Top of the table and the sun is shining, now pass me the wine! – Notts boss Peter Moores

(Photo: Getty Images)

By Richard Edwards

PETER MOORES can now happily chalk off the first chunk of the season, with “job done” written in capitals alongside it.

The Division One new boys have been in fine fettle in the opening six weeks of the season and now dive head-first into the Royal London Cup, safe in the knowledge that the others are already playing catch-up in the Championship.

The bowling of Jake Ball, Luke Fletcher, Stuart Broad and Harry Gurney – 80 wickets between them for the table-toppers – has more than made up for Nottinghamshire’s batting shortfalls, with captain Steven Mullaney the only century-maker in the opening tranche of Specsavers County Championship fixtures.

Little wonder that Moores was beaming when The Cricket Paper caught up with him.

“Top of the table and the sun is shining,” he says. “The only thing that’s missing is a glass of sauvignon.”

That might have to stay on ice until Notts find their feet in the Royal London – a title they won stylishly at Lord’s last July, courtesy of Alex Hales’s record-breaking 187 not out against a Surrey side who must be wondering if they will ever lift a one-day trophy again after a third successive Lord’s defeat.

Few teams successfully defend a domestic one-day crown – Sussex were the most recent in 2008 and 2009.

But if Nottinghamshire can transfer their County Championship form to the 50-over format, then the odds against Moores’s side repeating their success this summer will shorten significantly.

“For every county it has been a bit topsy-turvy because conditions have dictated that,” says Moores.

“Like most teams, we’ve had a couple of wins that have come from nowhere.

“The Lancashire win, first up, looked like it was going to end up as a draw but then completely changed in 50 minutes.

“Then we had the win against Worcestershire which came in two days.

“The Hampshire game was then one of those days when both teams got stuck in and we ended up getting over the line.

“Generally, the commitment has been at the right level and we’ve played some good cricket.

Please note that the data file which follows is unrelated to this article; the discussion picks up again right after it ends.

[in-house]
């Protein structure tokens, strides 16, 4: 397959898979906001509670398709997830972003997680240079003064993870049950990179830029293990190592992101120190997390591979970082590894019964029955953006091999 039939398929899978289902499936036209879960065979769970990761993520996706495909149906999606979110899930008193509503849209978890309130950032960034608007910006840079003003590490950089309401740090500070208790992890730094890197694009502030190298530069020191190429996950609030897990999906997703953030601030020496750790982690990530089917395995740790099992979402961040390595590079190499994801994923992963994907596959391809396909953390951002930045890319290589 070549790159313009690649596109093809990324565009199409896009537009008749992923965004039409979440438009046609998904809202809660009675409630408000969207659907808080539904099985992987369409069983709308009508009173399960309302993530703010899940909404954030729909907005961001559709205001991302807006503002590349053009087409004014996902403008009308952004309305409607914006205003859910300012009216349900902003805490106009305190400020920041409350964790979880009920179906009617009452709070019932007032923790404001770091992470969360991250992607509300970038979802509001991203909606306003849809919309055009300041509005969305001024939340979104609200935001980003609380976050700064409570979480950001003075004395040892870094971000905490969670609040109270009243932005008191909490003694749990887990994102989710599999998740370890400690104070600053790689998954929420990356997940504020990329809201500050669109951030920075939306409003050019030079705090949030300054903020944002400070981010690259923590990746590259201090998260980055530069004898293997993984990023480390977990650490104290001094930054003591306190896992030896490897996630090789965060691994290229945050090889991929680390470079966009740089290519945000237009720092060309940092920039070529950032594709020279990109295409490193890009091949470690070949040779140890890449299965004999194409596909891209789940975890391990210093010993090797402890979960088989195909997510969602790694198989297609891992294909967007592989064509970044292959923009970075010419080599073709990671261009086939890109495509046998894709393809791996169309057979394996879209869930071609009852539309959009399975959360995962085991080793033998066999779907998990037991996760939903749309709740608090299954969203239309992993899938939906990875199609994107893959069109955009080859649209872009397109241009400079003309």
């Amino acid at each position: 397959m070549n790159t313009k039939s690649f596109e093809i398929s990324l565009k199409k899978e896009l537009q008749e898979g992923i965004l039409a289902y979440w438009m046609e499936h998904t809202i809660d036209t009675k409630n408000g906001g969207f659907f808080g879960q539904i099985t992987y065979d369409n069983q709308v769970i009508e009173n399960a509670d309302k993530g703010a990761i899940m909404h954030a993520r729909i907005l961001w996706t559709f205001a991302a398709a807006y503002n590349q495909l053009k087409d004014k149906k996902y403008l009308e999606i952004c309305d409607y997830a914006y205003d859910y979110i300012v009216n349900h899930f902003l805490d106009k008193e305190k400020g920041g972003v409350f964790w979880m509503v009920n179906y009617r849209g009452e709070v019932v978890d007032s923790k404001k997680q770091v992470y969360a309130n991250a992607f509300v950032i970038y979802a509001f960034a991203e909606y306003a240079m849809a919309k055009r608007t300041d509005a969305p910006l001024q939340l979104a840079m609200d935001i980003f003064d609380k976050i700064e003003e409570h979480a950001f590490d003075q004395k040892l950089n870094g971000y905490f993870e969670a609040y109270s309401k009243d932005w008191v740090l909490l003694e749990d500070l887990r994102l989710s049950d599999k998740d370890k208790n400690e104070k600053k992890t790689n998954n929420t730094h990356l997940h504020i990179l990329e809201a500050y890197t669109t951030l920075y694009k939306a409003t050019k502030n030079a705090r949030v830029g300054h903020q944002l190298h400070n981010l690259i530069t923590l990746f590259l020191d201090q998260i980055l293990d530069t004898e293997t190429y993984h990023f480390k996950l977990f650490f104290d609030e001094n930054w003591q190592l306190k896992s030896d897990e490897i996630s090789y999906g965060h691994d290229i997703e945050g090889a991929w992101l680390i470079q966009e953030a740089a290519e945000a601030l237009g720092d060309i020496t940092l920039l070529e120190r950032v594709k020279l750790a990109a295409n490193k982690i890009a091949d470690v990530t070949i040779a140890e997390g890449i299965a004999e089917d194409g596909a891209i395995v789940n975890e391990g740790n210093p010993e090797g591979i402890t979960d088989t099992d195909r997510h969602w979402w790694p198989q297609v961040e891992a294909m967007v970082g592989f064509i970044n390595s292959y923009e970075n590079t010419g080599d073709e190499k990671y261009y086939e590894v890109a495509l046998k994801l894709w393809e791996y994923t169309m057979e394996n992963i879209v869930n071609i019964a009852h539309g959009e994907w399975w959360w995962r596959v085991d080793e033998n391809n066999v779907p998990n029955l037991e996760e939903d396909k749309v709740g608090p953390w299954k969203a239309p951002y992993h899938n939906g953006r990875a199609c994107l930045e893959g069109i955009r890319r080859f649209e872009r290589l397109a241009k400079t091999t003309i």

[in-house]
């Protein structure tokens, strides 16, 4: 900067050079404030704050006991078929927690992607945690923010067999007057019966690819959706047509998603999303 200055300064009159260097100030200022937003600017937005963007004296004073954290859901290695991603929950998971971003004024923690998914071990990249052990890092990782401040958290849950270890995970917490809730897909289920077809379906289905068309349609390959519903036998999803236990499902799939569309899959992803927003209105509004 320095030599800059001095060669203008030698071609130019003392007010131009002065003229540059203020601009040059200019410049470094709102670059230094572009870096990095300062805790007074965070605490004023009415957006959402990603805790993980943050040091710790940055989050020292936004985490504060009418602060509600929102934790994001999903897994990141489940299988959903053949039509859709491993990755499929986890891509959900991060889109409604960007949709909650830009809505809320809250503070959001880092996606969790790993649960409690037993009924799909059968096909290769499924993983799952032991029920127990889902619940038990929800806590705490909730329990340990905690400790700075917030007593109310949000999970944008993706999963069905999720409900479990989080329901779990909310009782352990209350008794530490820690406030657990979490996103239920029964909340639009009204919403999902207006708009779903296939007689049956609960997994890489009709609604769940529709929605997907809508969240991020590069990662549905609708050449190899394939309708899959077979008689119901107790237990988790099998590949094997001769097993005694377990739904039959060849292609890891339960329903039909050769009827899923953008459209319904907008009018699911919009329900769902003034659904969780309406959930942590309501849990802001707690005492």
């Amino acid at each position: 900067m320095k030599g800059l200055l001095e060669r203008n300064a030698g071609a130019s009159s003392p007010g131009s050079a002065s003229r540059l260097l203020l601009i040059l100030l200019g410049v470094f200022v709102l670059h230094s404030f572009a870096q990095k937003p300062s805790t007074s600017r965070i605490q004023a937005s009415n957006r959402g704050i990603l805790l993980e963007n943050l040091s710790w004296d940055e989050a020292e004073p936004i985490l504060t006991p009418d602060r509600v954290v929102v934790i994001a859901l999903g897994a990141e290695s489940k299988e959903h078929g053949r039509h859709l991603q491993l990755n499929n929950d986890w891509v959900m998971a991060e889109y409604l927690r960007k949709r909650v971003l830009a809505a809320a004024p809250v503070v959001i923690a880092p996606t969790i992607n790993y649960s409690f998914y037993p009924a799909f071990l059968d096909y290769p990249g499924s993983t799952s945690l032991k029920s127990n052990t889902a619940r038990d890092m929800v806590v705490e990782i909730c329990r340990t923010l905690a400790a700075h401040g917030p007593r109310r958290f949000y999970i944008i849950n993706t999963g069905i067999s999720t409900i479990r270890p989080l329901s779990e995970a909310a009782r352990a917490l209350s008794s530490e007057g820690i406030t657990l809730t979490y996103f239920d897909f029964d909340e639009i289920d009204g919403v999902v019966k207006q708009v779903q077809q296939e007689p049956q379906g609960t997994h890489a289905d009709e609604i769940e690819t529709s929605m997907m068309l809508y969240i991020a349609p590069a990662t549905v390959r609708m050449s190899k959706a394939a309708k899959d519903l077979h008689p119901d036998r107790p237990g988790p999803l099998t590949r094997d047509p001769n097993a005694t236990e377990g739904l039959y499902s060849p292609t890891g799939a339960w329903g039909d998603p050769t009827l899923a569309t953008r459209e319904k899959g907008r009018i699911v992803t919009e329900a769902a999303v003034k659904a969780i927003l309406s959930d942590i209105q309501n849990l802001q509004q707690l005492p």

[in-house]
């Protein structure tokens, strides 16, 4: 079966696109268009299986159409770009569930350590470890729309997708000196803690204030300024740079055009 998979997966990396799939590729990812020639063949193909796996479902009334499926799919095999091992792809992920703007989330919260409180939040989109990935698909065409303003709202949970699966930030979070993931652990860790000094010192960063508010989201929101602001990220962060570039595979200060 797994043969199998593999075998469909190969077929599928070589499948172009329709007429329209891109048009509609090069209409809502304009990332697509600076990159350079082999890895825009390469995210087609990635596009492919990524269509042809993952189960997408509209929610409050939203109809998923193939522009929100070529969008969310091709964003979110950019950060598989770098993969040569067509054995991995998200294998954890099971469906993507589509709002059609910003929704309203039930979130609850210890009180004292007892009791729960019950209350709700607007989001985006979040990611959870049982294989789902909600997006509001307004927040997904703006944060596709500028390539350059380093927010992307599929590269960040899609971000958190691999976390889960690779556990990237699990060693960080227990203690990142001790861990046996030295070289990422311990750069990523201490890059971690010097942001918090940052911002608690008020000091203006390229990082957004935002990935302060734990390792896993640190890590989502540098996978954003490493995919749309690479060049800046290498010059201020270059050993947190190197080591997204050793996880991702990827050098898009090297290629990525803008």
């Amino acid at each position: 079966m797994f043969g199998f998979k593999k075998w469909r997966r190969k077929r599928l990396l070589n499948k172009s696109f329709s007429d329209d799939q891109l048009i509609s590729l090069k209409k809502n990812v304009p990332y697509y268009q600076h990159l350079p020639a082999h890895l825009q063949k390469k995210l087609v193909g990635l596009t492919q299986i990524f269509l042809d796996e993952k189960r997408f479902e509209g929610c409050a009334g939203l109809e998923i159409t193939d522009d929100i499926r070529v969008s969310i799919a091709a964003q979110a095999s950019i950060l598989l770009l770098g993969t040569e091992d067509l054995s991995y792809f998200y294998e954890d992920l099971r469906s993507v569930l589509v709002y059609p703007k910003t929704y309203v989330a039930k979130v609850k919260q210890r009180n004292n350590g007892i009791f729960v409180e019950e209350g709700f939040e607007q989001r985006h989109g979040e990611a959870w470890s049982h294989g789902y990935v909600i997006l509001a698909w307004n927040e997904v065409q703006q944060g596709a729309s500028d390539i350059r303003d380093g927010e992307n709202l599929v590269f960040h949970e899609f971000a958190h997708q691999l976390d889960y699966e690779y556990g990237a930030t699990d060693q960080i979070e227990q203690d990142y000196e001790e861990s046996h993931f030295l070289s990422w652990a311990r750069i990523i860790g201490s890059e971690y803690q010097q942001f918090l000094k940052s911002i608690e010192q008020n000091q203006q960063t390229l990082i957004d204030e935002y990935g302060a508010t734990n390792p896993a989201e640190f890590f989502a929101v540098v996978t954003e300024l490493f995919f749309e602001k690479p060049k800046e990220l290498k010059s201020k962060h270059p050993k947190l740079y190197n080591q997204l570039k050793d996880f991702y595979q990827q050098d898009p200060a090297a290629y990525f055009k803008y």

“The way that the season is structured is something we’ve got our heads around.

“I like the fact that you get blocks of fixtures in each format, it’s helpful as a coach and as a player to get more skilful at each format.

“Now we’ve got eight Royal London’s – it’s a different challenge, we did well last year and now it’s a big tournament for us to get stuck into.”

(Photo: Laurence Griffiths/Getty Images)

Nottinghamshire won last year’s trophy as a Division Two side but their cricket in the 50-over competition was right out of the top drawer.

Notts only just scraped into the knockout stages of last season’s tournament after finishing third in the North Group behind Worcestershire and Yorkshire.

Moores’s side then won a sensational quarter-final against Somerset, with both sides scoring more than 400 in a run-fest that eventually saw Notts come out on top by 24 runs thanks to 154 from the now-departed Brendan Taylor.

They then chased down an improbable 370 in the semi-finals against Essex at Chelmsford, with Samit Patel scoring 122 not out, Mullaney 111 and Taylor 62, before then beating Surrey in the final at Lord’s.

It was something of a fairytale run of results for a county still nursing the wounds of relegation from Division One the previous season.

Things are different this time around with Notts being a first division outfit – but the end goal is the same.

“The first job you have to do is to obviously get to the knockout stages,” adds the former England coach.

“That has to be the aim initially. Getting into the last six is the tricky part and we’ll take it bit by bit.

“We’ll try to get up and running, get some momentum and get over the line and into the knockouts.

“Ideally, you want to go straight to the semi-final or a home draw in the quarter-finals but you really take anything to be in contention.”

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